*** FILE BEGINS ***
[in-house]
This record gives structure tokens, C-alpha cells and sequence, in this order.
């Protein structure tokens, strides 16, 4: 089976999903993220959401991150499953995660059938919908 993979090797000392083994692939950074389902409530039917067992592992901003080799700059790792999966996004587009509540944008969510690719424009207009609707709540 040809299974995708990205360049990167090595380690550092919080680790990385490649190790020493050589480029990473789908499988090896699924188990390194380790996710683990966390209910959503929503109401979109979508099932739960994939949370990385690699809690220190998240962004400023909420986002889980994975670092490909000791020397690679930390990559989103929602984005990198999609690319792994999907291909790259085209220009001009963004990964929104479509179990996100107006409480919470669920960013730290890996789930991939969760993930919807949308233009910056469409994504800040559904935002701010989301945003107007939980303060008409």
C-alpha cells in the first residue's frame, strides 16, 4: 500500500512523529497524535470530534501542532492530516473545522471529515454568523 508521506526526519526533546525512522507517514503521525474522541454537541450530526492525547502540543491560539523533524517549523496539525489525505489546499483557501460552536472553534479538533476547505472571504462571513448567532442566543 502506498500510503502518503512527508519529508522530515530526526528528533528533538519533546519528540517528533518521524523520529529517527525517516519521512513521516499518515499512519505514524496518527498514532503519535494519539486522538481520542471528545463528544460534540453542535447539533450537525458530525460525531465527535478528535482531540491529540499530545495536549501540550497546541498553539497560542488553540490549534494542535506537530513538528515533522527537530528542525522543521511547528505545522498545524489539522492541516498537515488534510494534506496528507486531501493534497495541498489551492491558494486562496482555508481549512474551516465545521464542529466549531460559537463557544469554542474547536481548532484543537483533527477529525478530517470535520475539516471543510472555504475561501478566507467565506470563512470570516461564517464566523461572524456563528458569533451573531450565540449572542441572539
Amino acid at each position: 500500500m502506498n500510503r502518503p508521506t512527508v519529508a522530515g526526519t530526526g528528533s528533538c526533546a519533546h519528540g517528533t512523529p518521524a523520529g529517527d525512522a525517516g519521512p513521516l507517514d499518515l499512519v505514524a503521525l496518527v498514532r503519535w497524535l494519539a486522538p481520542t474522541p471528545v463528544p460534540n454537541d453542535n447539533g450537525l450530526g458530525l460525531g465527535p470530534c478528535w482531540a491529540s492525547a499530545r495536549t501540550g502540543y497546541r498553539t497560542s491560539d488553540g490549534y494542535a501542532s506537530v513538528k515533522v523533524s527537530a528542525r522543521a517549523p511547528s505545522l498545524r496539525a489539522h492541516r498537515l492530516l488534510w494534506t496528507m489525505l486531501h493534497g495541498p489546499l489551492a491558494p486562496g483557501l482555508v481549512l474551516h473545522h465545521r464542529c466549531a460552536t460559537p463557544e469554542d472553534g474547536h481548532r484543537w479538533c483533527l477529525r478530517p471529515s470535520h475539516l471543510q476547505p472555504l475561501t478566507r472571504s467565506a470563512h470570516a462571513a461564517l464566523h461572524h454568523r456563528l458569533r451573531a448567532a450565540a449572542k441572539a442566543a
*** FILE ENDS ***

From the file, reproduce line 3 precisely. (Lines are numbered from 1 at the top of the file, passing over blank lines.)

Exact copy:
């Protein structure tokens, strides 16, 4: 089976999903993220959401991150499953995660059938919908 993979090797000392083994692939950074389902409530039917067992592992901003080799700059790792999966996004587009509540944008969510690719424009207009609707709540 040809299974995708990205360049990167090595380690550092919080680790990385490649190790020493050589480029990473789908499988090896699924188990390194380790996710683990966390209910959503929503109401979109979508099932739960994939949370990385690699809690220190998240962004400023909420986002889980994975670092490909000791020397690679930390990559989103929602984005990198999609690319792994999907291909790259085209220009001009963004990964929104479509179990996100107006409480919470669920960013730290890996789930991939969760993930919807949308233009910056469409994504800040559904935002701010989301945003107007939980303060008409």